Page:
How Can I Become a Patient Service Representative?
Are you a strong communicator with an interest in health care? Would you like to help patients communicate with medical and insurance staff? As a patient service representative, you combine the duties of a receptionist, reimbursement specialist and billing agent while assisting patients and their families with any questions or disputes. Schools offering Medical Office Administration degrees can also be found in these popular choices.
What Do Patient Service Representative Do?
A patient representative welcomes a patient into a health care setting, explains what he or she can expect from the physician's office or hospital visit and helps the patient complete any necessary paperwork, such as for insurance or billing.
The U.S. Bureau of Labor Statistics (BLS) reports that these professionals collect patient information, verify its accuracy and then direct visitors to the appropriate department for treatment or tests. In this role, you may work with accounting and billing departments to help patients who are having difficulty paying their medical bill by offering payment options. However, in a smaller doctor's office you may process all paperwork on your own.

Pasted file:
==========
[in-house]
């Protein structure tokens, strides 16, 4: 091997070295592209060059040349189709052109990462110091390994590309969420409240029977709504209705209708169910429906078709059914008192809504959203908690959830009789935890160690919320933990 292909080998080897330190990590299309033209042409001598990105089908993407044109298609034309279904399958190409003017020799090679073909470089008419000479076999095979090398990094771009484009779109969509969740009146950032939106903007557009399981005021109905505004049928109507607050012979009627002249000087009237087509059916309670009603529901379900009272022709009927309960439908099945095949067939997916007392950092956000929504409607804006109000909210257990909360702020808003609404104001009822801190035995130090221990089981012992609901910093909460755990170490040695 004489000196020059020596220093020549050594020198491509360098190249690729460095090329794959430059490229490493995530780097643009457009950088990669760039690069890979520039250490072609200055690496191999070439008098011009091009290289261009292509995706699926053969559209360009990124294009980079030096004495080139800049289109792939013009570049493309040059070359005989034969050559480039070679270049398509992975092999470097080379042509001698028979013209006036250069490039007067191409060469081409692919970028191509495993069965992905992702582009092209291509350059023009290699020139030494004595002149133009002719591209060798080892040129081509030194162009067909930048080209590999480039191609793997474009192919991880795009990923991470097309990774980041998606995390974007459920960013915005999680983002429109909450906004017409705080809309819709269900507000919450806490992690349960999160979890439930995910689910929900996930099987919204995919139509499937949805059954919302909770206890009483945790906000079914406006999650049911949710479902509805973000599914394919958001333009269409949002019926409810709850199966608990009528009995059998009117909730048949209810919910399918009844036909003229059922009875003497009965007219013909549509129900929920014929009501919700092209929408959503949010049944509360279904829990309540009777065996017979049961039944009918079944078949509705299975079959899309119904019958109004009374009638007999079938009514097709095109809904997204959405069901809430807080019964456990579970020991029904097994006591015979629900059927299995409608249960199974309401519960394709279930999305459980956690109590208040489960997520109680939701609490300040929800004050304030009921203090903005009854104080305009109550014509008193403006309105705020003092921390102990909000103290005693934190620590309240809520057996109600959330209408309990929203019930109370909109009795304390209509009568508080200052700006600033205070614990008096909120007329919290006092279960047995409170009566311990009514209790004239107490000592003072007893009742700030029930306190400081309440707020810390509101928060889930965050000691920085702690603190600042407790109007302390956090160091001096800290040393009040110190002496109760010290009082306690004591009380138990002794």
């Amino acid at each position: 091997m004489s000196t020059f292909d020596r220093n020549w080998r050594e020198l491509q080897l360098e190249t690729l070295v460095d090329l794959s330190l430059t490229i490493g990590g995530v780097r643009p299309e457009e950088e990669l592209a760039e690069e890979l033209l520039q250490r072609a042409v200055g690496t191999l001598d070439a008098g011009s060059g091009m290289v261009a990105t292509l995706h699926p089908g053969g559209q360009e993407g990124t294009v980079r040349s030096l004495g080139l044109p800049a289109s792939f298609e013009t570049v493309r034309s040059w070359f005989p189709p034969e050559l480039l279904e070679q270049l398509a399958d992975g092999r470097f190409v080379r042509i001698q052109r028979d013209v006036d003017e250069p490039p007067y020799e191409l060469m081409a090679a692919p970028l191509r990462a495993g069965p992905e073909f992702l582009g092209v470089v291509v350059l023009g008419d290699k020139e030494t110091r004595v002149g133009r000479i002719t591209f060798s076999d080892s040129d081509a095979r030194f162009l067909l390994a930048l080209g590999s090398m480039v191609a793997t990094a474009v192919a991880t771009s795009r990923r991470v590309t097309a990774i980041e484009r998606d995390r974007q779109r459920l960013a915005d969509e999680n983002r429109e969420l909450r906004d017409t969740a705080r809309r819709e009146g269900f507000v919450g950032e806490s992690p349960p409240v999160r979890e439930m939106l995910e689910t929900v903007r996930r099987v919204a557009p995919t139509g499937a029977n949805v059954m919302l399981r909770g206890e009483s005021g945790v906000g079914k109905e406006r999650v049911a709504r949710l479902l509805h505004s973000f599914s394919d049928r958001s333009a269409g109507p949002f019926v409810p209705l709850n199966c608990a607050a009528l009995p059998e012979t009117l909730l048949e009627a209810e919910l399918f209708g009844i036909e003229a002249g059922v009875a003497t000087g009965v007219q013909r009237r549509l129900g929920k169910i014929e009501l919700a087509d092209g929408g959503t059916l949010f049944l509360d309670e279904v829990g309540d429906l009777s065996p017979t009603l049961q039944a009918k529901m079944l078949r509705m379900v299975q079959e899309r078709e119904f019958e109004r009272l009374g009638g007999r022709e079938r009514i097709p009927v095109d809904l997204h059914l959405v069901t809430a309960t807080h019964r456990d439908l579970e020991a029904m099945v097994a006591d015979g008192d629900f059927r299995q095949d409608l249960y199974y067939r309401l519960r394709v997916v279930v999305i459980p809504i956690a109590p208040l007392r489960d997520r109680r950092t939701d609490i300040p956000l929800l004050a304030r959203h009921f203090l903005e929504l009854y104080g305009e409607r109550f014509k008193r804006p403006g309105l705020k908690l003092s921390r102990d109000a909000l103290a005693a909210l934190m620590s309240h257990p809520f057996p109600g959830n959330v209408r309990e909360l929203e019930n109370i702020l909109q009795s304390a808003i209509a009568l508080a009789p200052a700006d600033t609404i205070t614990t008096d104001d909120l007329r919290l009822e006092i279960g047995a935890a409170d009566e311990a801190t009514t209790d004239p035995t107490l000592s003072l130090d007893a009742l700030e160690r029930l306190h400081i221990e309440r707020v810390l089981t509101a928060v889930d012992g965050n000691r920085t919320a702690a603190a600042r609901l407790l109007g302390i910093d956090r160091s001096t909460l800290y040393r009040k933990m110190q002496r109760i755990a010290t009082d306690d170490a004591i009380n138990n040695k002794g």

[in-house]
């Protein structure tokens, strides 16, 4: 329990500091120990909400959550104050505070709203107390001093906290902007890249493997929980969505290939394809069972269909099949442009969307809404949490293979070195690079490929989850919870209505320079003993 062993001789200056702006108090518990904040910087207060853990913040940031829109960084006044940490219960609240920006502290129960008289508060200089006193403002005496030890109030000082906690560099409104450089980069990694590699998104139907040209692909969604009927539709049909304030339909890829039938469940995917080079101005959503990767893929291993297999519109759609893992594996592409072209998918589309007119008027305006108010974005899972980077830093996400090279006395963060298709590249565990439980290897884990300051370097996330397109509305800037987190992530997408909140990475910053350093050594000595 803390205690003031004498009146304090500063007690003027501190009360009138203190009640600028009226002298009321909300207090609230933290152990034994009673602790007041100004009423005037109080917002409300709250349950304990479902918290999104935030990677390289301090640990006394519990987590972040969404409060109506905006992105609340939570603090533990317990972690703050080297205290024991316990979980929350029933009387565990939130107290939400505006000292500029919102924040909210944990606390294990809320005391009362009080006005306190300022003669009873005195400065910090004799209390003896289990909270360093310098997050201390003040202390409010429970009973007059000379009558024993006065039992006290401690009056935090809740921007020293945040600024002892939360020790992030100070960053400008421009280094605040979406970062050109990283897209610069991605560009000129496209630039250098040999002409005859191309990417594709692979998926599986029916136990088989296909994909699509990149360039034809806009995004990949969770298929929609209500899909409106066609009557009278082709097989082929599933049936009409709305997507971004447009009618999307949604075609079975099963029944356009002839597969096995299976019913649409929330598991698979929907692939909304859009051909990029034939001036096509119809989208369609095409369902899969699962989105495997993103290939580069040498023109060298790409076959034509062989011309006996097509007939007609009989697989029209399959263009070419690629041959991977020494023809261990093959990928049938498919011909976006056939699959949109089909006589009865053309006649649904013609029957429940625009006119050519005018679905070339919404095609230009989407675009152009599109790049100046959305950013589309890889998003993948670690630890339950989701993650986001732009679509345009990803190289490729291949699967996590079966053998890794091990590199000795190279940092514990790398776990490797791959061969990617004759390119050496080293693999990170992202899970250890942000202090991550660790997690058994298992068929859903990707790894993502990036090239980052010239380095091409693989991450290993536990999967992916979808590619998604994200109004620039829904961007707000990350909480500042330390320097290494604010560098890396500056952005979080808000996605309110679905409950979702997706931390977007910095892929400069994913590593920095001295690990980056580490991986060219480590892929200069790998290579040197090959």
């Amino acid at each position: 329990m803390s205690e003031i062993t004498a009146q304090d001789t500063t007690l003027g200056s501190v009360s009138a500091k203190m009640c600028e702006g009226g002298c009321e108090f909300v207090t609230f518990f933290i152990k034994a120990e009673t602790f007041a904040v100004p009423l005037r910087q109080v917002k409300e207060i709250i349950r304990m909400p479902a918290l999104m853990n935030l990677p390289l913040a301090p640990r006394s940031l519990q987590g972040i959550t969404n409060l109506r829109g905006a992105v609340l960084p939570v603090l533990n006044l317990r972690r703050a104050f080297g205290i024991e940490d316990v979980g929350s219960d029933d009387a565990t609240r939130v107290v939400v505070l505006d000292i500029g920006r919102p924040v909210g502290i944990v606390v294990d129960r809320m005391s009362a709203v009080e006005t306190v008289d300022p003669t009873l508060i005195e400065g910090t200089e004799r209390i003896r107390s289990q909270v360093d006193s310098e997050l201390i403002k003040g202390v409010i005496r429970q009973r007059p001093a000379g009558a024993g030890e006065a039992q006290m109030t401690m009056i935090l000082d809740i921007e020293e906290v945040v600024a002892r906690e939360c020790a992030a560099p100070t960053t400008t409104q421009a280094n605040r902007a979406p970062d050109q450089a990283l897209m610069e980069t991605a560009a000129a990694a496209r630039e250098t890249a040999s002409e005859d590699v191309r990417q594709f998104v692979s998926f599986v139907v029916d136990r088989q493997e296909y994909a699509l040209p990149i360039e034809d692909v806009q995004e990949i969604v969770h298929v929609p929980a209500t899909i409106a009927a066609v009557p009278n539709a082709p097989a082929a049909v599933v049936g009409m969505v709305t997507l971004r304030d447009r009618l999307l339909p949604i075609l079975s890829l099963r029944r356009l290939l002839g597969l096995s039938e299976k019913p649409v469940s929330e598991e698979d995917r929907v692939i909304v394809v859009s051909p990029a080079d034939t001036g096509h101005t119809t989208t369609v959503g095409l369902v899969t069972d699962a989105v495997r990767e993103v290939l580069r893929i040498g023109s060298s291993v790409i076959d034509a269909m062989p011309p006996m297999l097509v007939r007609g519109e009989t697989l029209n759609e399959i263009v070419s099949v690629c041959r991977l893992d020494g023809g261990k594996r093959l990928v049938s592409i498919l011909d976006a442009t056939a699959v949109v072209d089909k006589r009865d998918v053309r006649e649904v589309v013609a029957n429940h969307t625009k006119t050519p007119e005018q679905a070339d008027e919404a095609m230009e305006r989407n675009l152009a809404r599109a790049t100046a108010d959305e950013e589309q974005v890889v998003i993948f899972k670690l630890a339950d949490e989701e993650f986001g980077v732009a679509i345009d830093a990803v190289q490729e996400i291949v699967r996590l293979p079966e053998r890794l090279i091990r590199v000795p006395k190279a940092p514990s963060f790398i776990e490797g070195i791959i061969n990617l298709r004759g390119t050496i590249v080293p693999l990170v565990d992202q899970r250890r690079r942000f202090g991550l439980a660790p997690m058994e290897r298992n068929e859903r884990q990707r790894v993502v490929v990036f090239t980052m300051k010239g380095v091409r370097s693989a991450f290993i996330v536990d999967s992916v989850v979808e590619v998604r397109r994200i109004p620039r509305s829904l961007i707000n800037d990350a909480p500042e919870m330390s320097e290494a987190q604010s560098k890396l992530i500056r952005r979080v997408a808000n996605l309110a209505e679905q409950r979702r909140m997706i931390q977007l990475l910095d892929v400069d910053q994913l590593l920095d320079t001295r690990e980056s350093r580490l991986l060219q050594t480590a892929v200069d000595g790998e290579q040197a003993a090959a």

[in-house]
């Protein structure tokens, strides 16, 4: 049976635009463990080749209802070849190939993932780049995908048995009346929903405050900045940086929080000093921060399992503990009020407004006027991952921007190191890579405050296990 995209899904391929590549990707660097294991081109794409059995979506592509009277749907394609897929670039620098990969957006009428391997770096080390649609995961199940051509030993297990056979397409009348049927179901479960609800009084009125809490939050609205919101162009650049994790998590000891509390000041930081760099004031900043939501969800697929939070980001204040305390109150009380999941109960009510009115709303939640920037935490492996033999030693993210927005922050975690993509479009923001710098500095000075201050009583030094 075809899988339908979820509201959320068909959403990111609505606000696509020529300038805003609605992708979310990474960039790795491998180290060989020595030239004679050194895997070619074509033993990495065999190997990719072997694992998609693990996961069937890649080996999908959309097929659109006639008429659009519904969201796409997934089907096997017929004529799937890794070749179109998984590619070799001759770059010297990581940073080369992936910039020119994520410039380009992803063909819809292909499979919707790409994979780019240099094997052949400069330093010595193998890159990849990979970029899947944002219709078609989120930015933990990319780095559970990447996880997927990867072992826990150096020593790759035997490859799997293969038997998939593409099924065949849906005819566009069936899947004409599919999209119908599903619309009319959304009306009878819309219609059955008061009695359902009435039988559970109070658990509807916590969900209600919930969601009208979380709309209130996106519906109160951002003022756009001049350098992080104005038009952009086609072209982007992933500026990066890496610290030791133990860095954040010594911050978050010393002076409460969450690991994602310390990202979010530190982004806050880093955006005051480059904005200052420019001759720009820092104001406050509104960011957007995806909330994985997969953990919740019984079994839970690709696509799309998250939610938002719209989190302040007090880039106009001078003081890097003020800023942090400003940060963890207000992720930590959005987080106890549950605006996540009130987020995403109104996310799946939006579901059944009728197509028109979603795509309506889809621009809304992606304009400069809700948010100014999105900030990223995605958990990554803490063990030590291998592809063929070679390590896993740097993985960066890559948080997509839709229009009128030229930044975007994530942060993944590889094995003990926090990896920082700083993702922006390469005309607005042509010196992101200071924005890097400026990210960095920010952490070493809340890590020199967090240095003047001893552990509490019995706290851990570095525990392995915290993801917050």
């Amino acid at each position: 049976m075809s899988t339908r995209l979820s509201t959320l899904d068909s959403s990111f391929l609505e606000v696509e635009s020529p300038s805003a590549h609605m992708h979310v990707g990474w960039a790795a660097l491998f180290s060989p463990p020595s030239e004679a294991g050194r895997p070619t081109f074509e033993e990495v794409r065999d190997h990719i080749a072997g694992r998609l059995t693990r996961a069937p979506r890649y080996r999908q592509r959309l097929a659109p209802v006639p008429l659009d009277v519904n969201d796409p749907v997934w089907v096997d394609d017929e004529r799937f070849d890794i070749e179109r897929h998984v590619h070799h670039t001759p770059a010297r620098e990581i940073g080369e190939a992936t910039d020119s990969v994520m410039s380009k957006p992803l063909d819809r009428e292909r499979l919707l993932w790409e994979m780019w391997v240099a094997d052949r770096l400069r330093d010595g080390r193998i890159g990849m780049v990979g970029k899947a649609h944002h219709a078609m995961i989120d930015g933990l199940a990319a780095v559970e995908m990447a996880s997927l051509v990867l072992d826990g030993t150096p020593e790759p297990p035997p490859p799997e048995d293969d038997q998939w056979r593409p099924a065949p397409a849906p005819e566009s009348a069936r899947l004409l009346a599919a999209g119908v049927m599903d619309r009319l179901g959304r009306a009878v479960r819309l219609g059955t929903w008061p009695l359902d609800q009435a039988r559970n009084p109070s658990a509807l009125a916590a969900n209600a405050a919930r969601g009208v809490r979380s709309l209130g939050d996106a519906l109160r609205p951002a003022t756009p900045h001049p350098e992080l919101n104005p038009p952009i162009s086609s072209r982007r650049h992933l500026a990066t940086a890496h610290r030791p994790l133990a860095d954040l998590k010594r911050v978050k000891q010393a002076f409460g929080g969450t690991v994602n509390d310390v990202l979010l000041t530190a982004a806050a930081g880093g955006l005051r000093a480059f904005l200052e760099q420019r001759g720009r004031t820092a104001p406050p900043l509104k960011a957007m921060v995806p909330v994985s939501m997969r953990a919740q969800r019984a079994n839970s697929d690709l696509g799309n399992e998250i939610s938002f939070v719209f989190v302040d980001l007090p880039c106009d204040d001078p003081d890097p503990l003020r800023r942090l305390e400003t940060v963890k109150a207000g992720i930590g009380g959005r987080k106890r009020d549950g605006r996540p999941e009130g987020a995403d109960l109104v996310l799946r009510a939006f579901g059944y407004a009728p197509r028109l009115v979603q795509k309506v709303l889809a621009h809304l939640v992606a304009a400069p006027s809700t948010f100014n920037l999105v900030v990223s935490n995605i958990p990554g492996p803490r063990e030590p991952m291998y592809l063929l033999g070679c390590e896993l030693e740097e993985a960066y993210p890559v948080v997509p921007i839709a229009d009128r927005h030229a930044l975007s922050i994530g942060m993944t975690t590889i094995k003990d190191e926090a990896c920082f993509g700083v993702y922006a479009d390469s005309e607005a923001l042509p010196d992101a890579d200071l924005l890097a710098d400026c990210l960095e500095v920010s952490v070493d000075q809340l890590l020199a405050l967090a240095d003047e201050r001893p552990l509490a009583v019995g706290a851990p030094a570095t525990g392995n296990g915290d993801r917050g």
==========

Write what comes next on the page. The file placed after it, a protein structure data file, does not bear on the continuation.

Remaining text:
What Skills and Training Do I Need?
As a patient representative, you should work well with others and have a calming bedside manner. You should have knowledge of basic medical office procedures and medical terminology. You need to be proficient in medical reimbursement billing and bookkeeping if your duties include handling a medical office's finances. You also need to be tactful, discreet and trustworthy since you have access to confidential health information.
While most patient representatives are trained on the job, you may find better job prospects of you have a background in office work, customer service, medical billing or reception. Salary.com reported as of 2012 that many workers in this field encounter employers seeking candidates with a relevant bachelor's degree.
Patient representatives usually work in clean, well-lit environments in hospitals or physicians' offices. They usually work normal hours, but they may need to work evenings or weekends.
What's My Salary Potential and Job Outlook?
According to Salary.com, the average salary of most patient representatives was $42,529 as of 2012. The BLS estimated that all customer service representatives would experience 18% job growth for the period from 2008 through 2018. Those working in health care and social assistance would see a much higher growth rate at nearly 32% in the same period.
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